Companies trying to sidestep brand and design protection is big news in retail, particularly. Esther Kirwan, Head of Clarion’s Intellectual Property Team, described how disruptor discount grocery stores are producing their own-brand products, which are often purposefully packaged to look very similar to market-leading brands, but without infringing their trade marks or other rights. Known as copycat packaging, this technique can only be prevented by trade mark laws if customers are confusing the copycat product for the brand owner’s product – if they know they are buying an own-brand product, as most customers do, it can be very difficult to put a stop to this kind of thing. It’s a real issue for brand owners.

So how do you handle this? Esther explained that one way is to protect the packaging itself rather than the brand. She suggested looking at how discounters could copy the way a product looks, and then registering those elements so that the packaging itself – or its most prominent elements at least – are protected as designs. Media companies, such as those attending our event, are in a prime position to bring this solution to their retail clients and can work with them to help make sure their branding is distinctive and unique enough to enable it to be protectable.

Funnily enough, a recent Christmas TV advert from Aldi provides an interesting demonstration of the copycat issue. An anthropomorphic character called Kevin the Carrot is seen driving along in a van that is incredibly similar in appearance to the one that stars in Coca Cola adverts every Christmas. The look of the van, the scenery it’s driving through, even the background music are all incredibly reminiscent of the famous ‘Holidays are Coming’ Coca-Cola Christmas adverts.

At first - even second – glance, the advert looks like it’s for Coca-Cola, not because the Aldi brand name or logo could be confused with that of Coca-Cola, but because the other elements of the advert are so similar to those Coca-Cola uses annually at Christmas. It’s only once the driver is revealed to be Kevin the Carrot that a casual viewer would realise the product being advertised isn’t Coca-Cola at all. While the advert is undoubtedly intended as a pastiche – and while it might seem to be less damaging than passing off your product’s packaging as the same as the market leader, the advert is essentially utilising the goodwill that people have for the Coca-Cola brand, and for its Christmas advert, in particular, to advertise a different company.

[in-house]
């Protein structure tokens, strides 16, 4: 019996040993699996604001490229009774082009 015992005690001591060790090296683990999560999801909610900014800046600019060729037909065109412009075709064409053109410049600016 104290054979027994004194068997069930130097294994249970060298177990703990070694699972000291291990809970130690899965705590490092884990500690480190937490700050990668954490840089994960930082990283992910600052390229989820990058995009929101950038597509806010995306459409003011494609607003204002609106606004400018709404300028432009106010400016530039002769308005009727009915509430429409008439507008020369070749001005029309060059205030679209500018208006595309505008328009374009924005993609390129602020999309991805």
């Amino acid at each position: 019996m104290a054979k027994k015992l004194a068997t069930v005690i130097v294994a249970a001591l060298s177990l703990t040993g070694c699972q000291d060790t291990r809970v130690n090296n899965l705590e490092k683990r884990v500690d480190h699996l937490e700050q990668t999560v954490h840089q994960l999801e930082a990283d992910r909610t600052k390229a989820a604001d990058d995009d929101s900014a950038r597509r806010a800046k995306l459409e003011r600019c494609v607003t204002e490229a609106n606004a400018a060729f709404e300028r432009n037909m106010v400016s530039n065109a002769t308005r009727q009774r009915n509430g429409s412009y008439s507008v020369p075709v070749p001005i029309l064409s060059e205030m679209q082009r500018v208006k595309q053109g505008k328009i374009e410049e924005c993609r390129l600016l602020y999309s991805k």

Leeds and Channel 4 – a marriage made in TV heaven

However, the biggest news being discussed at the event was whether Channel 4 would choose Leeds as its new location for its national HQ. Of course, we’ve since learnt that Leeds was successful in its bid, beating Birmingham and Greater Manchester. With around 300 of Channel 4’s 800 jobs to move out of London and up to Leeds, this announcement represents a significant shot in the arm for the city – with an expected economic impact of more than £1 billion over the next decade.

Business leaders hailed the announcement, calling it a clear driver for further cultural and economic prosperity, giving the city the ability to attract and retain talent and boost inward investment. It was also recognised that the successful Leeds bid was only possible thanks to the skill and talent of the people already working in the city and the wider region, such as those we were joined by at the media event.

If you’d like more information about intellectual property protection, please get in touch with Esther.